Today's episode of Spark on CBC Radio focused on the future of reading in the internet age. How, generally, the rhythm of our lives and the rhythm of deep reading no longer intersect.
Robotics in work and life: Margaret Atwood on robots and AI.
Bite-sized reading: Rooster, an app that breaks down novels into easily digestible bite-sized chunks.
Scanning and skimming: It turns out we do read differently whether text is on screen or on paper. A conversation with Maryanne Wolf, neuroscientist and author of Proust and the Squid. One of the points made is that reading is not a natural thing — it's totally learned. So internet reading feeds our predatory/preservationist instincts for watching, searching, jumping, quick processing. "The quality of our attention is a mirror of the quality of our thought."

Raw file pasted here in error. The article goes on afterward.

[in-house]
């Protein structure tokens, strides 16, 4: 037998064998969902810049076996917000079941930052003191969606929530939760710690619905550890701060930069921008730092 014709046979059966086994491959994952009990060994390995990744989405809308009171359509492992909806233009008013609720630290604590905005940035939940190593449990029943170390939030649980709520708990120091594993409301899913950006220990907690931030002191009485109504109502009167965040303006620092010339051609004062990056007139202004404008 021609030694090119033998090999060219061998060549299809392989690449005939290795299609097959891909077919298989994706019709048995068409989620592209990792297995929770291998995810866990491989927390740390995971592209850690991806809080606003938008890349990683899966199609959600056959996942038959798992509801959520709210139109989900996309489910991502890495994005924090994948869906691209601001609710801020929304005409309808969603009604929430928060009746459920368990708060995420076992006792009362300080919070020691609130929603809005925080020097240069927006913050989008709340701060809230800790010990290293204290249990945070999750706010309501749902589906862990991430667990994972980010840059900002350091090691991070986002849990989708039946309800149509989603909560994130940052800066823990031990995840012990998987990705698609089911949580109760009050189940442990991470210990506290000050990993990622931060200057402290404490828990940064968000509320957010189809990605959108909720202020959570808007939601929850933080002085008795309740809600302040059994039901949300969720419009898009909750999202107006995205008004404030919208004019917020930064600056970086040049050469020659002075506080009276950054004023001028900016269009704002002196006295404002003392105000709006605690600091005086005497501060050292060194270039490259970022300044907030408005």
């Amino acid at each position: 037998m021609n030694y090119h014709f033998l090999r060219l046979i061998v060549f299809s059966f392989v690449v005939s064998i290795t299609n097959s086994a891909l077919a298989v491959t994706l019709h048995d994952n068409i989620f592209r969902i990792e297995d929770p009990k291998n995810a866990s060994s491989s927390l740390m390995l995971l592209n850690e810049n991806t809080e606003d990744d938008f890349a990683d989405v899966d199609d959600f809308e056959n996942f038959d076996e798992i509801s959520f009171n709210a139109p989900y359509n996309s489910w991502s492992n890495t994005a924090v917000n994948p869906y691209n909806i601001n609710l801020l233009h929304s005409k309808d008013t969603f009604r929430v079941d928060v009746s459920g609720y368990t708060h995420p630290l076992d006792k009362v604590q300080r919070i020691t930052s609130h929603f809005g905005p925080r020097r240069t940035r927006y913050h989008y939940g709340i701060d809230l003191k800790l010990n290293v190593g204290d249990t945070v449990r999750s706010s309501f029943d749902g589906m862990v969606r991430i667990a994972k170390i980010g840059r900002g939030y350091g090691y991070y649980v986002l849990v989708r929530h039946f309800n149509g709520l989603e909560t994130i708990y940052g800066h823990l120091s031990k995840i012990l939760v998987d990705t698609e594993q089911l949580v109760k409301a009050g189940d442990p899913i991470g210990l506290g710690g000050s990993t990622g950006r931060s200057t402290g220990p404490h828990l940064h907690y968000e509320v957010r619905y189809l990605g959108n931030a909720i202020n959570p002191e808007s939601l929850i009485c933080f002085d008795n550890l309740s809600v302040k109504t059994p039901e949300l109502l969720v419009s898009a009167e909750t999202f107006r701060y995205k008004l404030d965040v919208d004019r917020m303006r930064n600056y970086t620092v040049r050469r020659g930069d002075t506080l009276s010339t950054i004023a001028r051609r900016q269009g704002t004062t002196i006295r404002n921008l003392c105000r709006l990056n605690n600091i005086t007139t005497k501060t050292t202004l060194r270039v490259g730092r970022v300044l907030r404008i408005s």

Social reading: The idea of "social reading" is not for me — I read alone, I don't want to be intruded upon. But this segment is about a story-sharing app, Wattpad. Of course stories are a social phenomenon, and this app seems to be about engaging with people who want to tell them.
With commentary by bookfuturist Tim Carmody.
The 53-minute podcast is worth a listen. . . or you may wish to spend that time reading instead.